Tip: If you have the time, there are frequent local buses that pass by “Carretera Panamericana” (roundabout) and these are headed to the terminal in Latacunga. Always ask the bus driver if they are going to the Latacunga Terminal to ensure you will be taken to the right place. They charge $ 0.50 per person if you don’t want to take a taxi.

Accommodation in Latacunga: Hostal La Posada

We decided to stay at La Posada in Latacunga. Ohh boy... did we make the right decision! The hotel is located near many small restaurants, supermarket, bakeries and the mercado. The best part of our stay is definitely the level of customer service received from the owner Victor. Being a previous backpacker himself, he really understands what a traveler needs and makes sure he meets those standards. I had the opportunity to sit down and chit chat with him and I can honestly say he is a great person. He was able to connect with us and offer good advice on how to trek the Quilotoa Loop. He made great suggestions and recommendations for us to follow during our several day trek. This is what truly separates his accommodation from the rest. The rooms are very well priced…basic, but with hot water and even cable! It was a great stay before starting the trek around Quilotoa. But wait…there is more! Victor stores your luggage for FREE while you are away doing the trek. From reading online, other hotels charge a fee per day to store your bags. When you are ready to start your Quilota Loop adventures, stay in La Posada.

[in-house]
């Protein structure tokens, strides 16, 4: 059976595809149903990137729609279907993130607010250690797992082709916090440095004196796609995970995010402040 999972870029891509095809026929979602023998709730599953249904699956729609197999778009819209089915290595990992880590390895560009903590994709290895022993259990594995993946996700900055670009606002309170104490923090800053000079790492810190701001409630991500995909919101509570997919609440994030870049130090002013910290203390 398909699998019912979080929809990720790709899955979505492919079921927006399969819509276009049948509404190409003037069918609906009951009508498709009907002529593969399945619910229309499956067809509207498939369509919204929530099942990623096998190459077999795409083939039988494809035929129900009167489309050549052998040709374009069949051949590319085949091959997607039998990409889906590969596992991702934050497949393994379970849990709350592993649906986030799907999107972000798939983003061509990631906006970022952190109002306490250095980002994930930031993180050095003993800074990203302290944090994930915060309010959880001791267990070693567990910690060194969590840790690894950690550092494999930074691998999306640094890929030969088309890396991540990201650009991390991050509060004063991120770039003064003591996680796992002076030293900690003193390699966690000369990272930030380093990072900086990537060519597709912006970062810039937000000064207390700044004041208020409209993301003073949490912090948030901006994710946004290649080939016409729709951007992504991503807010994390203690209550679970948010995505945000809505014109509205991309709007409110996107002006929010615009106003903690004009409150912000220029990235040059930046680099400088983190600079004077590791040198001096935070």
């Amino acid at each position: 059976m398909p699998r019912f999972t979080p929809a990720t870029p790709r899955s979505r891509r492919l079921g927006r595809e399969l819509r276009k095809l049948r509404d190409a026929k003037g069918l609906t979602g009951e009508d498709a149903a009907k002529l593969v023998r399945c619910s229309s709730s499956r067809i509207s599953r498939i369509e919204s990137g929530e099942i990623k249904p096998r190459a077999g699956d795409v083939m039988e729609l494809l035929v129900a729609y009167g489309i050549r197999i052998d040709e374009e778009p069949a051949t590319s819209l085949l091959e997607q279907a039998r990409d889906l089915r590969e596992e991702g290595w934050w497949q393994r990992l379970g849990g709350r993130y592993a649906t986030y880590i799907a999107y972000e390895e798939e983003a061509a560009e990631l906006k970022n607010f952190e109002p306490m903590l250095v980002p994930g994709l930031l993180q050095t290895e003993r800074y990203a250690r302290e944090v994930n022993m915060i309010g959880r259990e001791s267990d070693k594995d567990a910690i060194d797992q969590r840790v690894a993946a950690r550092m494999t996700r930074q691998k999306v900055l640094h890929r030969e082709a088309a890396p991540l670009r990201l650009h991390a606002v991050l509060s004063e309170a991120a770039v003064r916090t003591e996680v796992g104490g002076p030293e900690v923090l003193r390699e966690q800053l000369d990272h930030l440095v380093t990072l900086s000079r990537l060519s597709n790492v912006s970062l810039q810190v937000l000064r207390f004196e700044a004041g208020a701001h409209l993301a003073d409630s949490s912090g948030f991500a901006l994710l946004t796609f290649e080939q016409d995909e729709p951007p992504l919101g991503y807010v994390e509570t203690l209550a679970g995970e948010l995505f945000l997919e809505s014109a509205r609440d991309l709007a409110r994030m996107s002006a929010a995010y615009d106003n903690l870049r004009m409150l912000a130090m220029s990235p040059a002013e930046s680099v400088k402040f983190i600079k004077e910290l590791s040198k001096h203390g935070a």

DAY 1: Latacunga to Sigchos

We left Latacunga the following day on the 8am bus to Sigchos. We walked over to the Latacunga bus terminal and jumped on the bus Reyna De Sigchos. They have several buses leaving early in the morning, but if you are planning to hike to Isinlivi the same day we recommend leaving at 8am. The bus cost was $2.30 per person and the drive was about 2 hours. We arrived to Sigchos and headed straight to the road towards Isinlivi. We asked a few stores and people on the street for directions to Isinlivi and they all pointed us the same way. Everyone is very kind and willing to help. If they see you with a backpack, sometimes they even point the way without you even asking.